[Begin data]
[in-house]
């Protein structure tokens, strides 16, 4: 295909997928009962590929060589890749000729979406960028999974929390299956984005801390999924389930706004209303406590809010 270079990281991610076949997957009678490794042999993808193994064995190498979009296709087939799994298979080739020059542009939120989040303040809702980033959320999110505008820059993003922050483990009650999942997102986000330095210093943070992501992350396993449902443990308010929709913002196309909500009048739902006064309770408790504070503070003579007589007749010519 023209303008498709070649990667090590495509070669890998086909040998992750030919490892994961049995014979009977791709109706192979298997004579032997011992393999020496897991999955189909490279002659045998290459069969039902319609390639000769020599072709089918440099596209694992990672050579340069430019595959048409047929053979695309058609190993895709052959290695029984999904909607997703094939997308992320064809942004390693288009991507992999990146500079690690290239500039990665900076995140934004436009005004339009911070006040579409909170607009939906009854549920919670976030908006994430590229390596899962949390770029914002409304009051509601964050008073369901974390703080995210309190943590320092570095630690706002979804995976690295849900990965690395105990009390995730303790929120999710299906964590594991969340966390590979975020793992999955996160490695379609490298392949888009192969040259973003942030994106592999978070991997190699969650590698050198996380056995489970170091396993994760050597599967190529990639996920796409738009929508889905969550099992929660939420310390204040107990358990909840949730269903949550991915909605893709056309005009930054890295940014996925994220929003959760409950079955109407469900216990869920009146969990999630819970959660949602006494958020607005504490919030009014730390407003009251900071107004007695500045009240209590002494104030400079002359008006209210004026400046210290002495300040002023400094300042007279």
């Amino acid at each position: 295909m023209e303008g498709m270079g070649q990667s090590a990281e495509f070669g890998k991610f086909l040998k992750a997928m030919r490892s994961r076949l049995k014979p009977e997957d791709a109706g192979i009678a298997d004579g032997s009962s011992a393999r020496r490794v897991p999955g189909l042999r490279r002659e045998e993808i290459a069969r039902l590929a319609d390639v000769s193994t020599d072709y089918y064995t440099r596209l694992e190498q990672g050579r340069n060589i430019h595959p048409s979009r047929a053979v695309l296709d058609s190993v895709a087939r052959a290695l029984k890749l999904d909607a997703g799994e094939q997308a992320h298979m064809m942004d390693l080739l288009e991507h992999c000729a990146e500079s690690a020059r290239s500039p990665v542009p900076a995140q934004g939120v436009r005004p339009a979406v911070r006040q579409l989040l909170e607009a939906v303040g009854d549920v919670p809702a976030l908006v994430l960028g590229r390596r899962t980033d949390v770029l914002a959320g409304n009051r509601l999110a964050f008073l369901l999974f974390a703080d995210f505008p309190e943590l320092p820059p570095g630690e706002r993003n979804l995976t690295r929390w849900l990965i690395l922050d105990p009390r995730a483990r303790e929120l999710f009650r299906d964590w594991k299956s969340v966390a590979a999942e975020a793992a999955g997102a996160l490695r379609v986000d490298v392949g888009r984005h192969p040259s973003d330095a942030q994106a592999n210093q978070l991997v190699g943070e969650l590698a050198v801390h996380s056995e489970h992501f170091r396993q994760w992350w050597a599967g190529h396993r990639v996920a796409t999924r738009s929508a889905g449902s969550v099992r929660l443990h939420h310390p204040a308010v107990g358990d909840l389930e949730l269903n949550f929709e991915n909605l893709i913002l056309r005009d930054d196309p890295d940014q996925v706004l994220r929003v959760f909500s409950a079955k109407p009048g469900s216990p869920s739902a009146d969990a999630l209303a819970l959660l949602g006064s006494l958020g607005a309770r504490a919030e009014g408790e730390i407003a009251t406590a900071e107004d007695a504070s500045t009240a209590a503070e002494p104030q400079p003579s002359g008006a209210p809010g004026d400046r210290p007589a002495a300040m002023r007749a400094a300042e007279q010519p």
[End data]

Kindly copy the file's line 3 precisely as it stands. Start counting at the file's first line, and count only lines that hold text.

């Amino acid at each position: 295909m023209e303008g498709m270079g070649q990667s090590a990281e495509f070669g890998k991610f086909l040998k992750a997928m030919r490892s994961r076949l049995k014979p009977e997957d791709a109706g192979i009678a298997d004579g032997s009962s011992a393999r020496r490794v897991p999955g189909l042999r490279r002659e045998e993808i290459a069969r039902l590929a319609d390639v000769s193994t020599d072709y089918y064995t440099r596209l694992e190498q990672g050579r340069n060589i430019h595959p048409s979009r047929a053979v695309l296709d058609s190993v895709a087939r052959a290695l029984k890749l999904d909607a997703g799994e094939q997308a992320h298979m064809m942004d390693l080739l288009e991507h992999c000729a990146e500079s690690a020059r290239s500039p990665v542009p900076a995140q934004g939120v436009r005004p339009a979406v911070r006040q579409l989040l909170e607009a939906v303040g009854d549920v919670p809702a976030l908006v994430l960028g590229r390596r899962t980033d949390v770029l914002a959320g409304n009051r509601l999110a964050f008073l369901l999974f974390a703080d995210f505008p309190e943590l320092p820059p570095g630690e706002r993003n979804l995976t690295r929390w849900l990965i690395l922050d105990p009390r995730a483990r303790e929120l999710f009650r299906d964590w594991k299956s969340v966390a590979a999942e975020a793992a999955g997102a996160l490695r379609v986000d490298v392949g888009r984005h192969p040259s973003d330095a942030q994106a592999n210093q978070l991997v190699g943070e969650l590698a050198v801390h996380s056995e489970h992501f170091r396993q994760w992350w050597a599967g190529h396993r990639v996920a796409t999924r738009s929508a889905g449902s969550v099992r929660l443990h939420h310390p204040a308010v107990g358990d909840l389930e949730l269903n949550f929709e991915n909605l893709i913002l056309r005009d930054d196309p890295d940014q996925v706004l994220r929003v959760f909500s409950a079955k109407p009048g469900s216990p869920s739902a009146d969990a999630l209303a819970l959660l949602g006064s006494l958020g607005a309770r504490a919030e009014g408790e730390i407003a009251t406590a900071e107004d007695a504070s500045t009240a209590a503070e002494p104030q400079p003579s002359g008006a209210p809010g004026d400046r210290p007589a002495a300040m002023r007749a400094a300042e007279q010519p």